Thursday, May 31, 2007 to Saturday, June 30, 2007

    • Thursday, May 31, 2007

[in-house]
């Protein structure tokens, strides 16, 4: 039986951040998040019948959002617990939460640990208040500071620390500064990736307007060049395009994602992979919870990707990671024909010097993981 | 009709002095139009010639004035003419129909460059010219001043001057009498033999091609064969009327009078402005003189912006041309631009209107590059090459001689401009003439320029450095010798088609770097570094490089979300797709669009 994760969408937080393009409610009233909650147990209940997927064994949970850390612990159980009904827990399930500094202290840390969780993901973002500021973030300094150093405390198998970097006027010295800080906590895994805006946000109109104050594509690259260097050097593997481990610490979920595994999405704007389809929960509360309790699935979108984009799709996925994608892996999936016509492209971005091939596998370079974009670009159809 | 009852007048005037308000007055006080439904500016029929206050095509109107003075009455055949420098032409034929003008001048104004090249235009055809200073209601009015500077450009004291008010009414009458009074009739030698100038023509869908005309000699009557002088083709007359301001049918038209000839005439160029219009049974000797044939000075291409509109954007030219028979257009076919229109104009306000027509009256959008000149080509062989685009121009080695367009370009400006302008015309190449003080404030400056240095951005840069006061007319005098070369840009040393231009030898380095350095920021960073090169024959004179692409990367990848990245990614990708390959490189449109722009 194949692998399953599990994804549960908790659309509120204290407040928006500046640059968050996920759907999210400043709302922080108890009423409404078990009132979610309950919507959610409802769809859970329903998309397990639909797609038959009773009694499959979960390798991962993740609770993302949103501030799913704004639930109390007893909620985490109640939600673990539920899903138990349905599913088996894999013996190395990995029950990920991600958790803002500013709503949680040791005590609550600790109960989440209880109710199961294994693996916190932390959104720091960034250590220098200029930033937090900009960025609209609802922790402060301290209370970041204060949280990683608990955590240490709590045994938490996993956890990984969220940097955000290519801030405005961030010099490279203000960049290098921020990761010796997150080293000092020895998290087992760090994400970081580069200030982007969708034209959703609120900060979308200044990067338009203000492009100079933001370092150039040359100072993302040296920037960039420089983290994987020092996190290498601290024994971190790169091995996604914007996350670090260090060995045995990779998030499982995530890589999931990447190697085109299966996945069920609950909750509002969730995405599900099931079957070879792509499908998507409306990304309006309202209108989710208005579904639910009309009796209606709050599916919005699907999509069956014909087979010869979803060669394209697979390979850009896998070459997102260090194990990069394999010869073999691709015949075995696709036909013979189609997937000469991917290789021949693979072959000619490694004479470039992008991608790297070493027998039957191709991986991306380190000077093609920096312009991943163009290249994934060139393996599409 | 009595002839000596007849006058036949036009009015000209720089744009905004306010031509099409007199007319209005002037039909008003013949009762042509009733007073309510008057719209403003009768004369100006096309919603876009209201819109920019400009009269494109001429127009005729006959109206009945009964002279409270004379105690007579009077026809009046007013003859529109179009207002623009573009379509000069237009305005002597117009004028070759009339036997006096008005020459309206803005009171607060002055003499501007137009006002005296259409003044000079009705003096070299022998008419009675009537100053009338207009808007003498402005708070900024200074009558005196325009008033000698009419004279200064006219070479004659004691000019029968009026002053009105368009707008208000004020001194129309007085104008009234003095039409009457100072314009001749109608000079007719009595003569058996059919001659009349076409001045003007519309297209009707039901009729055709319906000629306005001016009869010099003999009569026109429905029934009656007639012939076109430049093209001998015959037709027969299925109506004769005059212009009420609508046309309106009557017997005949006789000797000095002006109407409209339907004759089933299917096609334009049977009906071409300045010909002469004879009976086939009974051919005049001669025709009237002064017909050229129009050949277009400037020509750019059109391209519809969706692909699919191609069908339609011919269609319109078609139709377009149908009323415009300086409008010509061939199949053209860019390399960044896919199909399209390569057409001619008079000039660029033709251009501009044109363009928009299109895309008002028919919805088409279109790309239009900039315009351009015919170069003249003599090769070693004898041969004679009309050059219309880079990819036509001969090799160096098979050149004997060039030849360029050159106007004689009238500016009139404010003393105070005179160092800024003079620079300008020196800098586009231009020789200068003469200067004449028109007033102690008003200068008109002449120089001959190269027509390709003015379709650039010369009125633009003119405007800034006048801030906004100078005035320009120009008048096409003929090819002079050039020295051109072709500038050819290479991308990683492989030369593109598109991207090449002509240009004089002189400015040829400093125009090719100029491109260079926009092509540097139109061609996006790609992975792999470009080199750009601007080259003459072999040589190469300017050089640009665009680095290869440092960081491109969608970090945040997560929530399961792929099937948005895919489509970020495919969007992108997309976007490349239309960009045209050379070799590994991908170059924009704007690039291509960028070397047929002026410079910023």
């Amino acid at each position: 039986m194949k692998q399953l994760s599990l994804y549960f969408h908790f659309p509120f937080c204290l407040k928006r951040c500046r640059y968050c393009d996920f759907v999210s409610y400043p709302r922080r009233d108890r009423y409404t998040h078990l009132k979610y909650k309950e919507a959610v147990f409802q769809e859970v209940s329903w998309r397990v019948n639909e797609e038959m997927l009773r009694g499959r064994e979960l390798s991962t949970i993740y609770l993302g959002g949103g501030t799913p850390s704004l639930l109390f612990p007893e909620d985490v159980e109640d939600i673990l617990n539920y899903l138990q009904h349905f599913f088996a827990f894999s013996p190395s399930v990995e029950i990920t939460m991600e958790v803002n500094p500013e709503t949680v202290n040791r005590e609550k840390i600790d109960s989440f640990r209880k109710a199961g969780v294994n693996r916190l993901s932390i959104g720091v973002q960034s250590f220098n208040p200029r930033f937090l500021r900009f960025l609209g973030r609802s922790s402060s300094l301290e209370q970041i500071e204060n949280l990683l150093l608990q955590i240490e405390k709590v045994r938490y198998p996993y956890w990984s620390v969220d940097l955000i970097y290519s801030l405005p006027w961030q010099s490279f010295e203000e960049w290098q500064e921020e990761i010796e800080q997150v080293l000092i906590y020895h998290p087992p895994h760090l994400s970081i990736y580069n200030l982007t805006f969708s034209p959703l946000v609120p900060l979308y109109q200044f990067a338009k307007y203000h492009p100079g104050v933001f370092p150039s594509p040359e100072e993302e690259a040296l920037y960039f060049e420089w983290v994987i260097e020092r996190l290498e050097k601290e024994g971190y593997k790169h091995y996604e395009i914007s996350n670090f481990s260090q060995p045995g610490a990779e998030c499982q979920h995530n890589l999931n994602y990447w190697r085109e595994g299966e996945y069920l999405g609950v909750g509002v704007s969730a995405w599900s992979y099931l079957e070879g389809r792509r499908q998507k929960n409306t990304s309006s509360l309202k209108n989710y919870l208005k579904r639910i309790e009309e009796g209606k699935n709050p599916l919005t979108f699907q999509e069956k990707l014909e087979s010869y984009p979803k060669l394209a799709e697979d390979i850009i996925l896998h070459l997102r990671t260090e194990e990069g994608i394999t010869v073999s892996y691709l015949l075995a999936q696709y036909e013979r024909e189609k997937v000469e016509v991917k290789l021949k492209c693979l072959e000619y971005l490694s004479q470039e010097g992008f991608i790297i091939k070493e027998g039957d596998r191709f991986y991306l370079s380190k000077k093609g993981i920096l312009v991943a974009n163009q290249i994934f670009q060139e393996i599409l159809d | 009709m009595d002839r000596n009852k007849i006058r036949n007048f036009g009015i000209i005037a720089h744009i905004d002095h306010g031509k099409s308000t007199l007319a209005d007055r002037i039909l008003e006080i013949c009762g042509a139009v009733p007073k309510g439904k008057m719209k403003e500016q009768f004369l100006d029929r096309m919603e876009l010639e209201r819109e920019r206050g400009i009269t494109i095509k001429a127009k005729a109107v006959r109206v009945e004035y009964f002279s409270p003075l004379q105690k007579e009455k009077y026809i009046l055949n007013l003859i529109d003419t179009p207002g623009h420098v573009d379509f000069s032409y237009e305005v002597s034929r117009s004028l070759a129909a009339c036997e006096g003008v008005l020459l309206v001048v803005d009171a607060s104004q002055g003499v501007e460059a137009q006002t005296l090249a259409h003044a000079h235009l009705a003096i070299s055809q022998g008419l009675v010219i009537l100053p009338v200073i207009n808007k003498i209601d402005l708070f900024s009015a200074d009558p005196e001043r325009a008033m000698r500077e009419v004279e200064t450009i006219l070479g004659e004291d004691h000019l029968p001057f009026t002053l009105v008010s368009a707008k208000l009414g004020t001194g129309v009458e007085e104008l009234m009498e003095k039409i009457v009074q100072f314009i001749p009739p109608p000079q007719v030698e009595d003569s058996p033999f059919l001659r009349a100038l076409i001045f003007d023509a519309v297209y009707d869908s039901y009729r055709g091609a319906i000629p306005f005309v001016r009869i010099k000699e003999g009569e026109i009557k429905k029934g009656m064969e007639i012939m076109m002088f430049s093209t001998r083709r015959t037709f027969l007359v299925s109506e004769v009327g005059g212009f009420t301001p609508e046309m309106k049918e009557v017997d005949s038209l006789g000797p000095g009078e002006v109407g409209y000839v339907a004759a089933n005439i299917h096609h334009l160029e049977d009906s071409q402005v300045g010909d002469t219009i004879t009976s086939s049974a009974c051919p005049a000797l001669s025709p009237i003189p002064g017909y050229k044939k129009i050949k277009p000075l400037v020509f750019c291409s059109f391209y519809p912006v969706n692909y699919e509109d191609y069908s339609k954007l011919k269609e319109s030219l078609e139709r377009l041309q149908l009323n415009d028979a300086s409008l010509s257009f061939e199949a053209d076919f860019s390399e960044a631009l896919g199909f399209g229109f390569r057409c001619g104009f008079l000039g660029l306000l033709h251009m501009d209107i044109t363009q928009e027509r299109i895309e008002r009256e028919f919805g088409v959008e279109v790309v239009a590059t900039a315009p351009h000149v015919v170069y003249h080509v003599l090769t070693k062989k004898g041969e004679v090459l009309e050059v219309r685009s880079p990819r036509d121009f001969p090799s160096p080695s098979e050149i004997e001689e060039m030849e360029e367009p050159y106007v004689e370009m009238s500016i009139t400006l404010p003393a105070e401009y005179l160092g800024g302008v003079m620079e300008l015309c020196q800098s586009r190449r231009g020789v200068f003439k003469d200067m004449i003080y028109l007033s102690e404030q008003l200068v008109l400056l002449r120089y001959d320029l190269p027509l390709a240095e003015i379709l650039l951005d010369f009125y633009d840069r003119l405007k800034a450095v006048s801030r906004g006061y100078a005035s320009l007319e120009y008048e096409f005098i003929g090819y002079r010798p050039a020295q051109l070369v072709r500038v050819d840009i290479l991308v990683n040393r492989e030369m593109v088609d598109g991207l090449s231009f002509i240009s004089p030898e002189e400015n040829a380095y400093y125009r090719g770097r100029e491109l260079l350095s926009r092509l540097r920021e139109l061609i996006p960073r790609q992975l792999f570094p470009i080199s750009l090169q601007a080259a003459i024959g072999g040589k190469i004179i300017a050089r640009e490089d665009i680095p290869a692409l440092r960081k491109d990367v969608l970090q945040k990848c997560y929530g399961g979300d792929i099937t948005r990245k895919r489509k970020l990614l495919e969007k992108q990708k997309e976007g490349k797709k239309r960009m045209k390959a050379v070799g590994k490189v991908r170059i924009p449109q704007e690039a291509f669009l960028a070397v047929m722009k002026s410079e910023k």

The art world mullahs have been saying it for a long time, even needy novelist Jonathan Franzen has piped in – the twentieth century: the century of collage. Commentators forget that the chaos, discontinuity, intertextuality, and morphological mechanics of collage have had their equivalent in figural art since the end of the First World War. We need only think of punk anachronisms such as Otto Dix’s or Philip Guston’s; artists who were both clearly well acquainted with the people around them as well as the substances said locals tended to use in order to most efficiently obliterate themselves and their surroundings. In Wyatt’s tormented paintings, which emerge through practices that incorporate morphogenesis, superimposition, redirection, plurality, repetition, and radical aperture, we witness something that hints at a connection to this tradition. The key elements are the body and the nature of light and orifice (openings and luminosity being where aperture comes in). Everything in Wyatt’s cabalistic portraiture is gauged for sensory-motor impact at the bio-physical level, registered and measured on Antonin Artaud’s “nerve meter,” frozen in time as it spills from the body like the consciousness of Ellison’s invisible narrator as he undergoes shock therapy (much like one of Wyatt’s subjects did – the bipolar, psychedelic wunderkind Rocky Erickson, after being busted for grass in Austin and pleading insanity) … or like the solar ray that comes out of Judge Schreber’s asshole whenever he starts to cogitate in Freud’s famous case study. Wyatt shares Bacon’s and Baselitz’s seemingly Gnostic ability to perceive unseen partial autonomies of the flesh, giving still human figures the illusion of alien activities (which are no illusion). His paintings strive towards a release from this flesh: the body emerges from its translucid onion skin and the plasmid that is left behind is rendered temporarily visible while it decays; his most extraordinary works are unarmed attempts to extend the half-life of this after-image. Of course, a collage might manage such a task, but one then risks losing the opportunity to witness that all-consuming Orgone glow in its natural habitat. Jason Wierzba Painting is a deliriant. After late nights in the studio I collapse into violent, dissociative dreams. In the morning - the taste of blood in my mouth from the hunters I've killed and an uneasy feeling that I'm more animal than human. This recent work might be read as a codex of paranormal activities... Consciousness radiating in all directions - like a SETI transmission. But Not One of Ours. I'm constantly shedding any accumulation of technique, aesthetics and dogma that might interfere with my reception of the mysterious, resonating currents that flow through the air and conveniently take possession of my hand whenever I try to paint (picture arcing Tesla coils, the hand of Frankenstein grasping for a paintbrush, etc.) These currents seem to materialize only where accidents and directness are allowed to exist. By 'directness' I mean: not having any separation between thought and hand. The best way to shorten the distance between these two points? Eliminate thought completely. My method of painting is closer to Visitation, Vodun trance, Psychokinesis and Fishing than any other definable techniques that are accomplished with paint and brush. I try to look at the subject as though human eyes have never encountered it before...then I start to paint. I often fail miserably... but my intentions are pure. "Art is what they call it afterwards, you know." [Philip Guston] "Space is the Place." [Sun Ra] Wyatt